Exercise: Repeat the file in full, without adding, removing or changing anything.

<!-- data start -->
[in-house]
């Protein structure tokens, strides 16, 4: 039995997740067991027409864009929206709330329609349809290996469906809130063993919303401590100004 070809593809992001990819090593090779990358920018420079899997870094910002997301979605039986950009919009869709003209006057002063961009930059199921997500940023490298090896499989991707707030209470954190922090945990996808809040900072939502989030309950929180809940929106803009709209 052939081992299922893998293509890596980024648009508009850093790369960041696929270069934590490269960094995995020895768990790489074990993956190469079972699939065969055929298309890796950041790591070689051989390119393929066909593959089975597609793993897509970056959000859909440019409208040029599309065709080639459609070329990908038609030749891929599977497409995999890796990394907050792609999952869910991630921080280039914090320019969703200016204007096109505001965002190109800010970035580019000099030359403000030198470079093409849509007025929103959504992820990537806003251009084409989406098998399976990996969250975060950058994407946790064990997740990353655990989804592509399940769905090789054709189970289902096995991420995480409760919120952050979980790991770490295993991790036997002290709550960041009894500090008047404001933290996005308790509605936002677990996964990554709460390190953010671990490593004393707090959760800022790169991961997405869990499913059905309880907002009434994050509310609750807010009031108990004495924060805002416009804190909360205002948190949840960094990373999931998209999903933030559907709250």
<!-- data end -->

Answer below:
[in-house]
């Protein structure tokens, strides 16, 4: 039995997740067991027409864009929206709330329609349809290996469906809130063993919303401590100004 070809593809992001990819090593090779990358920018420079899997870094910002997301979605039986950009919009869709003209006057002063961009930059199921997500940023490298090896499989991707707030209470954190922090945990996808809040900072939502989030309950929180809940929106803009709209 052939081992299922893998293509890596980024648009508009850093790369960041696929270069934590490269960094995995020895768990790489074990993956190469079972699939065969055929298309890796950041790591070689051989390119393929066909593959089975597609793993897509970056959000859909440019409208040029599309065709080639459609070329990908038609030749891929599977497409995999890796990394907050792609999952869910991630921080280039914090320019969703200016204007096109505001965002190109800010970035580019000099030359403000030198470079093409849509007025929103959504992820990537806003251009084409989406098998399976990996969250975060950058994407946790064990997740990353655990989804592509399940769905090789054709189970289902096995991420995480409760919120952050979980790991770490295993991790036997002290709550960041009894500090008047404001933290996005308790509605936002677990996964990554709460390190953010671990490593004393707090959760800022790169991961997405869990499913059905309880907002009434994050509310609750807010009031108990004495924060805002416009804190909360205002948190949840960094990373999931998209999903933030559907709250």